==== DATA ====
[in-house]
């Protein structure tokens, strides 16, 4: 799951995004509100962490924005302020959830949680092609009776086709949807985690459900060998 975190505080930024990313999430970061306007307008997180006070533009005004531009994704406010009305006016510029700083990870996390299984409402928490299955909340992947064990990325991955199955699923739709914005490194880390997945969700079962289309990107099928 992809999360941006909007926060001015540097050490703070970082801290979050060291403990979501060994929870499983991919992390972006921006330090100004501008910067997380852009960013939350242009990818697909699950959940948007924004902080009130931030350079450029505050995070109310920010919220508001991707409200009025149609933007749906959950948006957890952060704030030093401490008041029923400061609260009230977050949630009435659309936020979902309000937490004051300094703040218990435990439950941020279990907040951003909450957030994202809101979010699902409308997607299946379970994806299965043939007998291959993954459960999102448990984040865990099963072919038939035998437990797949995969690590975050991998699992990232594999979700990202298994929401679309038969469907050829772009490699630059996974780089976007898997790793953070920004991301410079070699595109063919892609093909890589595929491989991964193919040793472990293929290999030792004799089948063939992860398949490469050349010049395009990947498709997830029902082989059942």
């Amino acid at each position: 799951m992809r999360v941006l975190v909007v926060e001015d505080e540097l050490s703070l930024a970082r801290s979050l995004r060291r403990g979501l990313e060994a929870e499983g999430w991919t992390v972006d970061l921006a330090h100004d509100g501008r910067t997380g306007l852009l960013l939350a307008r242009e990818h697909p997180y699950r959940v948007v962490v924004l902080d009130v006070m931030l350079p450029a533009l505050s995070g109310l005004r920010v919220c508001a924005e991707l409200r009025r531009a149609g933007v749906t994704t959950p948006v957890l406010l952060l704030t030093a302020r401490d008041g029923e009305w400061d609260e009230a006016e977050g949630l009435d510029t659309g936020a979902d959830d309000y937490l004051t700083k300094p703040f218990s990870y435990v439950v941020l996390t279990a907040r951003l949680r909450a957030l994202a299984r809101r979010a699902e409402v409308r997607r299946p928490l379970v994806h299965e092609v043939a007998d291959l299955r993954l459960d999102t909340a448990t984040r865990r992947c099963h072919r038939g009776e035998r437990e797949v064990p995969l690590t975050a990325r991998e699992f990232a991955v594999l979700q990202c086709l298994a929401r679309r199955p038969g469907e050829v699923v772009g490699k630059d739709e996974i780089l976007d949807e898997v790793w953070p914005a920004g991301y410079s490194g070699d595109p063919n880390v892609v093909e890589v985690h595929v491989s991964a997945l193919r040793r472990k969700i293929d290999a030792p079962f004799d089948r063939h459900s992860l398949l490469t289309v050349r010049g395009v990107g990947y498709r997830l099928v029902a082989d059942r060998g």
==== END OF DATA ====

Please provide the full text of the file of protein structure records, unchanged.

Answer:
[in-house]
């Protein structure tokens, strides 16, 4: 799951995004509100962490924005302020959830949680092609009776086709949807985690459900060998 975190505080930024990313999430970061306007307008997180006070533009005004531009994704406010009305006016510029700083990870996390299984409402928490299955909340992947064990990325991955199955699923739709914005490194880390997945969700079962289309990107099928 992809999360941006909007926060001015540097050490703070970082801290979050060291403990979501060994929870499983991919992390972006921006330090100004501008910067997380852009960013939350242009990818697909699950959940948007924004902080009130931030350079450029505050995070109310920010919220508001991707409200009025149609933007749906959950948006957890952060704030030093401490008041029923400061609260009230977050949630009435659309936020979902309000937490004051300094703040218990435990439950941020279990907040951003909450957030994202809101979010699902409308997607299946379970994806299965043939007998291959993954459960999102448990984040865990099963072919038939035998437990797949995969690590975050991998699992990232594999979700990202298994929401679309038969469907050829772009490699630059996974780089976007898997790793953070920004991301410079070699595109063919892609093909890589595929491989991964193919040793472990293929290999030792004799089948063939992860398949490469050349010049395009990947498709997830029902082989059942």
């Amino acid at each position: 799951m992809r999360v941006l975190v909007v926060e001015d505080e540097l050490s703070l930024a970082r801290s979050l995004r060291r403990g979501l990313e060994a929870e499983g999430w991919t992390v972006d970061l921006a330090h100004d509100g501008r910067t997380g306007l852009l960013l939350a307008r242009e990818h697909p997180y699950r959940v948007v962490v924004l902080d009130v006070m931030l350079p450029a533009l505050s995070g109310l005004r920010v919220c508001a924005e991707l409200r009025r531009a149609g933007v749906t994704t959950p948006v957890l406010l952060l704030t030093a302020r401490d008041g029923e009305w400061d609260e009230a006016e977050g949630l009435d510029t659309g936020a979902d959830d309000y937490l004051t700083k300094p703040f218990s990870y435990v439950v941020l996390t279990a907040r951003l949680r909450a957030l994202a299984r809101r979010a699902e409402v409308r997607r299946p928490l379970v994806h299965e092609v043939a007998d291959l299955r993954l459960d999102t909340a448990t984040r865990r992947c099963h072919r038939g009776e035998r437990e797949v064990p995969l690590t975050a990325r991998e699992f990232a991955v594999l979700q990202c086709l298994a929401r679309r199955p038969g469907e050829v699923v772009g490699k630059d739709e996974i780089l976007d949807e898997v790793w953070p914005a920004g991301y410079s490194g070699d595109p063919n880390v892609v093909e890589v985690h595929v491989s991964a997945l193919r040793r472990k969700i293929d290999a030792p079962f004799d089948r063939h459900s992860l398949l490469t289309v050349r010049g395009v990107g990947y498709r997830l099928v029902a082989d059942r060998g």